Child protection orders

A list of types of protection orders the department uses along with a brief summary of when they would be applied.

Details of all the available protection orders can be found on the Child Protection Manual website.

  • Care by Secretary order

    The magistrate at the Children's Court has made a Care by Secretary order in relation to the child. This means the magistrate has granted the Secretary to the department sole custody of the child as the child needs protection.

    The Child Protection Manual website has more information on the care by Secretary order.

  • Custody to third party order

    A Custody to Third Party Order has been made to protect the child. The aim of the order is to safely reunite the child with their parents before the order ends.

    The Child Protection Manual website has more information on the custody to third party order.

  • Guardianship to secretary order

    The magistrate at the Children's Court has made the Secretary of the Department of Health and Human Services (the department) the child's guardian. This means that most of the parental legal rights and responsibilities have been transferred for the length of the order to the department. The department is now responsible for looking after the child and making important decisions for them.

  • Interim accommodation order

    An Interim Accommodation Order is an order that the Children's Court issues to say where the child must live until the next court date. This order is made when the Children's Court magistrate believes that there are some problems with the child’s safety and wellbeing that need to be resolved.

    The Child Protection Manual website has more information on the interim accommodation order.

  • Interim protection order

    An Interim Protection Order is made by the magistrate at the Children's Court. It places the child under the supervision of the Department of Health and Human Services for a period of up to 3 months.

    The Child Protection Manual website has more information on the interim protection order.

  • Long term care order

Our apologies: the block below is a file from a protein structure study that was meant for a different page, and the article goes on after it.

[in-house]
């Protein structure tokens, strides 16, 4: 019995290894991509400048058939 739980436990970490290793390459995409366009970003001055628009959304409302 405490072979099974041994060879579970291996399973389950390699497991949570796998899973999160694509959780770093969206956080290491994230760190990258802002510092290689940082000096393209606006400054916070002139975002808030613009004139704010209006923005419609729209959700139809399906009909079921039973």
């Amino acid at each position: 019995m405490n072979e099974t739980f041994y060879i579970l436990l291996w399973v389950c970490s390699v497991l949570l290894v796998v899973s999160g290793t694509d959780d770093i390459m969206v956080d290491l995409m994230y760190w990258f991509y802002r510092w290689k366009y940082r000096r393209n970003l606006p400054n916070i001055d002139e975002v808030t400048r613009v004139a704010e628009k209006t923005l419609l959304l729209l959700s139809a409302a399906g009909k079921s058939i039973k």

The magistrate at the Children's Court has made the Secretary to the the department responsible for the child's care as their long term guardian. This means that most of the parental legal rights and responsibilities have been transferred to the department, for the length of the order. The department is now responsible for looking after the child including making important decisions for them, in the long term.

    The Child Protection Manual website has more information on the long term care order.

  • Temporary assessment order

    Child Protection workers from the department have applied to the Children's Court for a temporary assessment order, to allow them to investigate reports that the child is at risk of harm.

    The Child Protection Manual website has more information on the temporary assessment order.

  • Review of a child protection decision

    A Child Protection worker is working with both parents and child to assess the care and safety of the child, and to develop a case plan. The case plan outlines what needs to be done to make sure the child is safe from harm.

    The Child protection manual website has more information on the review of child protection decisions.

  • The Children's Court

    After visiting a family, a Child Protection worker from the department is concerned that a child is not getting the care they need and is at risk of harm.

    The Child protection manual website has more information on the Children's court.

  • Undertakings

    An undertaking is a Protection Order made by the magistrate because they believe that the parent(s) had some problems caring for their child.

  • When child protection workers visit

    Someone has made a report to the the department that a child may be at risk of harm in parental care. The Children Youth and Families Act 2005 requires Child Protection workers from the department to investigate this report.

    When Child Protection workers visit information sheet can be found on the First visit for you people page on the Child Protection Manual website.